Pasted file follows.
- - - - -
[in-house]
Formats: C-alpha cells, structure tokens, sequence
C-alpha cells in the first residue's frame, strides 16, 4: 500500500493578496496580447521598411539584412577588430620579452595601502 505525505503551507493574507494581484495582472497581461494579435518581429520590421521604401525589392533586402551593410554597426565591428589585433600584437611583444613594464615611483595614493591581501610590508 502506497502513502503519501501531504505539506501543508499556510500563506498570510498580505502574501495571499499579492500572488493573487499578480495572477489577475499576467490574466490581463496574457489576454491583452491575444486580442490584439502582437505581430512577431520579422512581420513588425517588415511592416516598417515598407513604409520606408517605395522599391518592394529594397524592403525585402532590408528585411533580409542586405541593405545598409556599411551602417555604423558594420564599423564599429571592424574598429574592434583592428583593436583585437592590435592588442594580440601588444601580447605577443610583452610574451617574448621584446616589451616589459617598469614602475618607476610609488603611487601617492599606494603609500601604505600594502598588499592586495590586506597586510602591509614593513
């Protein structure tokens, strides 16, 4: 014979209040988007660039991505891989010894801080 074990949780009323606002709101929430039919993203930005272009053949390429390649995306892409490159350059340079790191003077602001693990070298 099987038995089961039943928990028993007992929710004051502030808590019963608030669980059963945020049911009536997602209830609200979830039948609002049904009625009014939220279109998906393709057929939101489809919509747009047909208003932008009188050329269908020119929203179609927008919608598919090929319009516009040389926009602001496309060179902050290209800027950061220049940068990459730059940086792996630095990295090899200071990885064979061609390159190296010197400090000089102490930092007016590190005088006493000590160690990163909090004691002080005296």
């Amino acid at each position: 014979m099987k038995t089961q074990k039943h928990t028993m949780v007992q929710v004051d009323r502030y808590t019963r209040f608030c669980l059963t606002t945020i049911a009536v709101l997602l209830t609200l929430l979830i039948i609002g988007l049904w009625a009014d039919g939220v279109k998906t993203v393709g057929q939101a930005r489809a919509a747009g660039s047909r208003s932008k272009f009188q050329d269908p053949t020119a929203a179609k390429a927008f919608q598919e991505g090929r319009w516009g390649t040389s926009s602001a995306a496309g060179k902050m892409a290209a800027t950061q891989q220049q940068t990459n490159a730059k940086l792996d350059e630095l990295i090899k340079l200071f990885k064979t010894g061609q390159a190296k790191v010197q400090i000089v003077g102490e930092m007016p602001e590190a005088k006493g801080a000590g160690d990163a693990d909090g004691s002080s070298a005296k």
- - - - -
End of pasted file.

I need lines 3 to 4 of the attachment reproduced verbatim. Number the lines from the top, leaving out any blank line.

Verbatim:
C-alpha cells in the first residue's frame, strides 16, 4: 500500500493578496496580447521598411539584412577588430620579452595601502 505525505503551507493574507494581484495582472497581461494579435518581429520590421521604401525589392533586402551593410554597426565591428589585433600584437611583444613594464615611483595614493591581501610590508 502506497502513502503519501501531504505539506501543508499556510500563506498570510498580505502574501495571499499579492500572488493573487499578480495572477489577475499576467490574466490581463496574457489576454491583452491575444486580442490584439502582437505581430512577431520579422512581420513588425517588415511592416516598417515598407513604409520606408517605395522599391518592394529594397524592403525585402532590408528585411533580409542586405541593405545598409556599411551602417555604423558594420564599423564599429571592424574598429574592434583592428583593436583585437592590435592588442594580440601588444601580447605577443610583452610574451617574448621584446616589451616589459617598469614602475618607476610609488603611487601617492599606494603609500601604505600594502598588499592586495590586506597586510602591509614593513
């Protein structure tokens, strides 16, 4: 014979209040988007660039991505891989010894801080 074990949780009323606002709101929430039919993203930005272009053949390429390649995306892409490159350059340079790191003077602001693990070298 099987038995089961039943928990028993007992929710004051502030808590019963608030669980059963945020049911009536997602209830609200979830039948609002049904009625009014939220279109998906393709057929939101489809919509747009047909208003932008009188050329269908020119929203179609927008919608598919090929319009516009040389926009602001496309060179902050290209800027950061220049940068990459730059940086792996630095990295090899200071990885064979061609390159190296010197400090000089102490930092007016590190005088006493000590160690990163909090004691002080005296």